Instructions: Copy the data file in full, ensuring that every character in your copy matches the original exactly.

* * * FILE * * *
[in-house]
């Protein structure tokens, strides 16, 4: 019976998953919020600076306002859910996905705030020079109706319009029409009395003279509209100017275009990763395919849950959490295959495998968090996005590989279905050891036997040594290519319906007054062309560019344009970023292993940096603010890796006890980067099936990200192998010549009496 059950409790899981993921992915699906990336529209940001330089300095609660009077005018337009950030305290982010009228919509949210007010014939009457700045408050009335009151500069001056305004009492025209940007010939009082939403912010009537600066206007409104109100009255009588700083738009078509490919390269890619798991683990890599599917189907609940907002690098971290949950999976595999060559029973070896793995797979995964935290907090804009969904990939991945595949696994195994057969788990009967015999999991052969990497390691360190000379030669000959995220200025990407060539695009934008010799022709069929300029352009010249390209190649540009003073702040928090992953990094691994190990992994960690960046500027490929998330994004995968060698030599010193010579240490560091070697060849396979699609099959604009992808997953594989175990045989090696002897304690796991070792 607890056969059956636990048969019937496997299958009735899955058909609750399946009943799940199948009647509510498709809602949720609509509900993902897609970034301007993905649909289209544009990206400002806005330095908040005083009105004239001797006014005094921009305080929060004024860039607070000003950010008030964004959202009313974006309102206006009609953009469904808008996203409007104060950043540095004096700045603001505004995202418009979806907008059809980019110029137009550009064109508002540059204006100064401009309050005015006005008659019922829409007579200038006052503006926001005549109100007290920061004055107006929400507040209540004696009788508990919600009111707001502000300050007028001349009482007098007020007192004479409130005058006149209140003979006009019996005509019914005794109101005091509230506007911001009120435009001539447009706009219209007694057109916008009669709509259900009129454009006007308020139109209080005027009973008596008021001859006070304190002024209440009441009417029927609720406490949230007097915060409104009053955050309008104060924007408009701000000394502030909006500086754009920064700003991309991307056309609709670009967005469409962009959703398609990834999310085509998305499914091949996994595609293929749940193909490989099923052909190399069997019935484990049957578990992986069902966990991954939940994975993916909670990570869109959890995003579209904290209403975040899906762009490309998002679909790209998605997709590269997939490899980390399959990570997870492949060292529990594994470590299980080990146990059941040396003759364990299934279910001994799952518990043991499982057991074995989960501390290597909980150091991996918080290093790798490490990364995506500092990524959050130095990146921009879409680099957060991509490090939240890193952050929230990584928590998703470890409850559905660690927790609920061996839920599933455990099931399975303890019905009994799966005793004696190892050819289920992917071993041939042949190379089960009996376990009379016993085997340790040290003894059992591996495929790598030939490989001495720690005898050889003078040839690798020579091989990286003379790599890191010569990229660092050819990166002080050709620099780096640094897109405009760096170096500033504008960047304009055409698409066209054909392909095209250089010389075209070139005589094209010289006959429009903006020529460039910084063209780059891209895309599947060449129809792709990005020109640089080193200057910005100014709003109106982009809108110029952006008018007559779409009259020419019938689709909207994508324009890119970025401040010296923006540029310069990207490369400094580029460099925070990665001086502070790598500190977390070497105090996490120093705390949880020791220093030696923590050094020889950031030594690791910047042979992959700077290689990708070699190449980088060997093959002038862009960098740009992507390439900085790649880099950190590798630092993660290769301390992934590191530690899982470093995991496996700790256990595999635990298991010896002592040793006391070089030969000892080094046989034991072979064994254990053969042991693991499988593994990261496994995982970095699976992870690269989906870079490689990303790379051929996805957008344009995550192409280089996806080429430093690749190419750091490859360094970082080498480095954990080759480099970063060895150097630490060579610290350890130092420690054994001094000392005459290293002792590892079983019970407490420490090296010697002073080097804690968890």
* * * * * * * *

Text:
[in-house]
């Protein structure tokens, strides 16, 4: 019976998953919020600076306002859910996905705030020079109706319009029409009395003279509209100017275009990763395919849950959490295959495998968090996005590989279905050891036997040594290519319906007054062309560019344009970023292993940096603010890796006890980067099936990200192998010549009496 059950409790899981993921992915699906990336529209940001330089300095609660009077005018337009950030305290982010009228919509949210007010014939009457700045408050009335009151500069001056305004009492025209940007010939009082939403912010009537600066206007409104109100009255009588700083738009078509490919390269890619798991683990890599599917189907609940907002690098971290949950999976595999060559029973070896793995797979995964935290907090804009969904990939991945595949696994195994057969788990009967015999999991052969990497390691360190000379030669000959995220200025990407060539695009934008010799022709069929300029352009010249390209190649540009003073702040928090992953990094691994190990992994960690960046500027490929998330994004995968060698030599010193010579240490560091070697060849396979699609099959604009992808997953594989175990045989090696002897304690796991070792 607890056969059956636990048969019937496997299958009735899955058909609750399946009943799940199948009647509510498709809602949720609509509900993902897609970034301007993905649909289209544009990206400002806005330095908040005083009105004239001797006014005094921009305080929060004024860039607070000003950010008030964004959202009313974006309102206006009609953009469904808008996203409007104060950043540095004096700045603001505004995202418009979806907008059809980019110029137009550009064109508002540059204006100064401009309050005015006005008659019922829409007579200038006052503006926001005549109100007290920061004055107006929400507040209540004696009788508990919600009111707001502000300050007028001349009482007098007020007192004479409130005058006149209140003979006009019996005509019914005794109101005091509230506007911001009120435009001539447009706009219209007694057109916008009669709509259900009129454009006007308020139109209080005027009973008596008021001859006070304190002024209440009441009417029927609720406490949230007097915060409104009053955050309008104060924007408009701000000394502030909006500086754009920064700003991309991307056309609709670009967005469409962009959703398609990834999310085509998305499914091949996994595609293929749940193909490989099923052909190399069997019935484990049957578990992986069902966990991954939940994975993916909670990570869109959890995003579209904290209403975040899906762009490309998002679909790209998605997709590269997939490899980390399959990570997870492949060292529990594994470590299980080990146990059941040396003759364990299934279910001994799952518990043991499982057991074995989960501390290597909980150091991996918080290093790798490490990364995506500092990524959050130095990146921009879409680099957060991509490090939240890193952050929230990584928590998703470890409850559905660690927790609920061996839920599933455990099931399975303890019905009994799966005793004696190892050819289920992917071993041939042949190379089960009996376990009379016993085997340790040290003894059992591996495929790598030939490989001495720690005898050889003078040839690798020579091989990286003379790599890191010569990229660092050819990166002080050709620099780096640094897109405009760096170096500033504008960047304009055409698409066209054909392909095209250089010389075209070139005589094209010289006959429009903006020529460039910084063209780059891209895309599947060449129809792709990005020109640089080193200057910005100014709003109106982009809108110029952006008018007559779409009259020419019938689709909207994508324009890119970025401040010296923006540029310069990207490369400094580029460099925070990665001086502070790598500190977390070497105090996490120093705390949880020791220093030696923590050094020889950031030594690791910047042979992959700077290689990708070699190449980088060997093959002038862009960098740009992507390439900085790649880099950190590798630092993660290769301390992934590191530690899982470093995991496996700790256990595999635990298991010896002592040793006391070089030969000892080094046989034991072979064994254990053969042991693991499988593994990261496994995982970095699976992870690269989906870079490689990303790379051929996805957008344009995550192409280089996806080429430093690749190419750091490859360094970082080498480095954990080759480099970063060895150097630490060579610290350890130092420690054994001094000392005459290293002792590892079983019970407490420490090296010697002073080097804690968890």